The story behind a rare disease drug
No drug happens by chance: the contents of any medicine bottle are the fruit of years and years of research, challenging experiments, and painstakingly accurate clinical trials. The road to new treatments is paved with failures and errors before it eventually reaches a breakthrough capable of improving the lives of hundreds and thousands of people.
The story of our own rare orphan disease drug started back in 1950 when Professor Rita Levi Montalcini discovered the Nerve Growth Factor (NGF), a recombinant protein stimulating nerve cell growth and a cornerstone of our journey into rare diseases. For her thirty-year-long research into NGF’s mechanisms of action, Professor Montalcini, together with biochemist Stanley Cohen, was awarded a Nobel Prize for medicine in 1986, making her the first Italian woman to have accomplished such an achievement.
It wasn’t until decades later that the first therapeutic application of NGF saw the light, also thanks to Dompé pharmaceuticals. In 2010, Sergio Dompé, at the helm of the family business since 1985, decided to invest in the field of orphan diseases by acquiring the rights to develop, produce and market NGF-based treatments. This triggered studies, research, and a new line of tests on its industrial development. “Our active principle is based on a recombinant protein, which means that it is produced from genetically modified bacteria” explains Gaetano D’Anniballe, Biotech R&D Director at Dompé, who goes on to say: “More precisely, NGF is a growth factor, a structurally very complex protein with a high biological activity: However, as all growth factors, it is also very delicate. We are the first company ever to have created a process suitable for conversion to industrial-scale production”.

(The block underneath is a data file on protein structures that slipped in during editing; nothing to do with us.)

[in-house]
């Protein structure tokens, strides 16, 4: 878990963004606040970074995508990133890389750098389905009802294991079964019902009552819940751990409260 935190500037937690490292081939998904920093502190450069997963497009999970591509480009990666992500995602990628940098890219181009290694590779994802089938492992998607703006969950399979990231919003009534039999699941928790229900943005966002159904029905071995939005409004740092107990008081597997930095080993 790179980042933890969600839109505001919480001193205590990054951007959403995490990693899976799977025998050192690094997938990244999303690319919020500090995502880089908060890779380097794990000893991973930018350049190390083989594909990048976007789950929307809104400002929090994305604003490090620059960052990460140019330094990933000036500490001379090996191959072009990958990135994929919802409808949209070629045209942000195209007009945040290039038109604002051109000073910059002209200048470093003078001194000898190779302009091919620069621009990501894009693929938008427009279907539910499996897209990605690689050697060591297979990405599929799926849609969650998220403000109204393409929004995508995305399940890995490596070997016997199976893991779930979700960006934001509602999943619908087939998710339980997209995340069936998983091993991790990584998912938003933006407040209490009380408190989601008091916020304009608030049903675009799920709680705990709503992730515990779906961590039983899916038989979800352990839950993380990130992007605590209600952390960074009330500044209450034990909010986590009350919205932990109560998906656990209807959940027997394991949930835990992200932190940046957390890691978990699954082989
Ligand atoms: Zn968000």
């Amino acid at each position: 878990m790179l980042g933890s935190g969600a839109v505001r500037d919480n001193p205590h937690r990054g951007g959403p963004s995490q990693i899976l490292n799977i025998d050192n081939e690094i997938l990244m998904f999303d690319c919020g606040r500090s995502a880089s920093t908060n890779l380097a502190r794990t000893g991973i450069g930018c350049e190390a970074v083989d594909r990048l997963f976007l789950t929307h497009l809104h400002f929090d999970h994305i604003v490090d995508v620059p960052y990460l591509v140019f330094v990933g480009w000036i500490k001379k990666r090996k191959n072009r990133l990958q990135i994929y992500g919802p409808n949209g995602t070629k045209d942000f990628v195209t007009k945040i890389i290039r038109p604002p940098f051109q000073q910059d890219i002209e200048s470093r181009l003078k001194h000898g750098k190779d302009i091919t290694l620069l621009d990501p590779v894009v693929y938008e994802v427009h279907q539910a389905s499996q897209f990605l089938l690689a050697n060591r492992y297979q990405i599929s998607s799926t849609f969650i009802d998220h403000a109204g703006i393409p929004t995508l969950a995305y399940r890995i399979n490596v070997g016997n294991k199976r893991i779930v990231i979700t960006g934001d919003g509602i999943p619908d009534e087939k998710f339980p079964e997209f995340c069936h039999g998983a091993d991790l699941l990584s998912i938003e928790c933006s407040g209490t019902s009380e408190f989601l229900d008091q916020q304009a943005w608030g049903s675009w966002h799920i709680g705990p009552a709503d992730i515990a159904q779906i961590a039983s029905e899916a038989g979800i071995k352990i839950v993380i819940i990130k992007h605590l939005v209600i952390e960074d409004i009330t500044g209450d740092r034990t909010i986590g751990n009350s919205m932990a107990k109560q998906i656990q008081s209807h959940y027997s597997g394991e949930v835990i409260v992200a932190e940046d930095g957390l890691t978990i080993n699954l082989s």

Success came in 2013 when we used one of the initial batches produced in GMP and therefore suitable for human use, to implement the first international experimentation of phase I/II on the use of recombinant human Nerve Growth Factor for the treatment of rare diseases. Having overcome the production challenge, we then had to tackle distribution. The drug produced in our plant in L’Aquila is sent to hubs to be shipped to the European, US, and Chinese markets. The transport of this product is anything but straightforward: the complete cure lasts several weeks, and patients must receive their doses within precise deadlines.
The entire cure may be compromised by a single day’s delay. Accurate management of each step in the process has enabled the prompt delivery of every single package, even during the Covid-19 emergency when the world came to a standstill. “It is common thinking that research projects have no practical outcome: nothing could be farther from the truth” underscores D’Annibale - “Here, in these laboratories, often far removed from real life, research is conducted to build a better future. Many attempts are unsuccessful, but these failures are the foundations on which achievements are built, those that improve the lives of thousands of people. And nothing is worth more than that”.